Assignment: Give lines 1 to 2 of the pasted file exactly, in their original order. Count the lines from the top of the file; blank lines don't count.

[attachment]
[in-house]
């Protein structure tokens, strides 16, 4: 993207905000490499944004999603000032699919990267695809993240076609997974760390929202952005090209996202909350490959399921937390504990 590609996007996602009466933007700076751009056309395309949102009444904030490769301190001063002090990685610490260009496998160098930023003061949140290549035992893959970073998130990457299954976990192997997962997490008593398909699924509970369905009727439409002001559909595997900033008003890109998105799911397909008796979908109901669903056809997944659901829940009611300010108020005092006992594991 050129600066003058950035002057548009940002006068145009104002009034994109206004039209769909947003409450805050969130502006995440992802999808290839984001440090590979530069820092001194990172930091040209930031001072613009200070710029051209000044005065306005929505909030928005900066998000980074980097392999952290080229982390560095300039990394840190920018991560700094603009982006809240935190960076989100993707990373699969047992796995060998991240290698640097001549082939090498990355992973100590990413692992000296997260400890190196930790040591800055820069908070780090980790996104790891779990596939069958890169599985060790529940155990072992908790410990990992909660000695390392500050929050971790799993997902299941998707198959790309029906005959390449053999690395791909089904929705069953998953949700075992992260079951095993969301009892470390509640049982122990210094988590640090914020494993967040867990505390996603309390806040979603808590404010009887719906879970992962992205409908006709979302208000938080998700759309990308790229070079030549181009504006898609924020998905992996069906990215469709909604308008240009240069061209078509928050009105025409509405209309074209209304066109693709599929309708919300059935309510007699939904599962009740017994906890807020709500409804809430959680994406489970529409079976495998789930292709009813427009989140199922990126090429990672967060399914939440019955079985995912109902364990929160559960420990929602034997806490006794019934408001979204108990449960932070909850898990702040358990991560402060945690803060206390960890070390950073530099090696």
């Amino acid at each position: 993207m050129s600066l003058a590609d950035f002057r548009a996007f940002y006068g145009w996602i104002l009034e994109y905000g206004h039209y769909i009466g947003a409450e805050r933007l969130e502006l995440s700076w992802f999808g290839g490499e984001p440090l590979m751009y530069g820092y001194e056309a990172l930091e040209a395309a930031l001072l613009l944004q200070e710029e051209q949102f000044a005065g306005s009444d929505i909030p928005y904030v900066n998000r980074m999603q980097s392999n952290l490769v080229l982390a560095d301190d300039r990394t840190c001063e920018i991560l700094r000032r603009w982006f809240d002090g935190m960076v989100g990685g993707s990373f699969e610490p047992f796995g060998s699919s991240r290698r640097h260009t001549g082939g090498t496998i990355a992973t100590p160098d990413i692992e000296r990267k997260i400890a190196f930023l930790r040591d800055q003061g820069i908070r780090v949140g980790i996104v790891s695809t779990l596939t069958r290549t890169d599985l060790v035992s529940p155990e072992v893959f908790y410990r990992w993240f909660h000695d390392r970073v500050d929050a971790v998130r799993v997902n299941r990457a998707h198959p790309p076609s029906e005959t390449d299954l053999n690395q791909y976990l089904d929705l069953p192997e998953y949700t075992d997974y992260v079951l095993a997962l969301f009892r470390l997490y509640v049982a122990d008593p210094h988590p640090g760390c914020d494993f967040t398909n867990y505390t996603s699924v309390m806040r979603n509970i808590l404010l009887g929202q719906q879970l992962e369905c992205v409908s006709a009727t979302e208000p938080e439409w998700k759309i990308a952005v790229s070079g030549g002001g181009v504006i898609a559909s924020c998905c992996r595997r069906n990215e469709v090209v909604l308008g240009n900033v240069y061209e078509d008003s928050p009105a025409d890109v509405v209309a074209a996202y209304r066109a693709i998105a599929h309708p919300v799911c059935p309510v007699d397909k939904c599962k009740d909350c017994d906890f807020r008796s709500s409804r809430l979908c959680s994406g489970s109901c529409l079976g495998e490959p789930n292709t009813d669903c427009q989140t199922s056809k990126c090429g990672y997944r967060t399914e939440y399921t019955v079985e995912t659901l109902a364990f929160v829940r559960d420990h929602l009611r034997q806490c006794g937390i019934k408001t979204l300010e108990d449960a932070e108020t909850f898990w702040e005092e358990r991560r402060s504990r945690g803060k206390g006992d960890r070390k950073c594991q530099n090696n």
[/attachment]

[in-house]
């Protein structure tokens, strides 16, 4: 993207905000490499944004999603000032699919990267695809993240076609997974760390929202952005090209996202909350490959399921937390504990 590609996007996602009466933007700076751009056309395309949102009444904030490769301190001063002090990685610490260009496998160098930023003061949140290549035992893959970073998130990457299954976990192997997962997490008593398909699924509970369905009727439409002001559909595997900033008003890109998105799911397909008796979908109901669903056809997944659901829940009611300010108020005092006992594991 050129600066003058950035002057548009940002006068145009104002009034994109206004039209769909947003409450805050969130502006995440992802999808290839984001440090590979530069820092001194990172930091040209930031001072613009200070710029051209000044005065306005929505909030928005900066998000980074980097392999952290080229982390560095300039990394840190920018991560700094603009982006809240935190960076989100993707990373699969047992796995060998991240290698640097001549082939090498990355992973100590990413692992000296997260400890190196930790040591800055820069908070780090980790996104790891779990596939069958890169599985060790529940155990072992908790410990990992909660000695390392500050929050971790799993997902299941998707198959790309029906005959390449053999690395791909089904929705069953998953949700075992992260079951095993969301009892470390509640049982122990210094988590640090914020494993967040867990505390996603309390806040979603808590404010009887719906879970992962992205409908006709979302208000938080998700759309990308790229070079030549181009504006898609924020998905992996069906990215469709909604308008240009240069061209078509928050009105025409509405209309074209209304066109693709599929309708919300059935309510007699939904599962009740017994906890807020709500409804809430959680994406489970529409079976495998789930292709009813427009989140199922990126090429990672967060399914939440019955079985995912109902364990929160559960420990929602034997806490006794019934408001979204108990449960932070909850898990702040358990991560402060945690803060206390960890070390950073530099090696």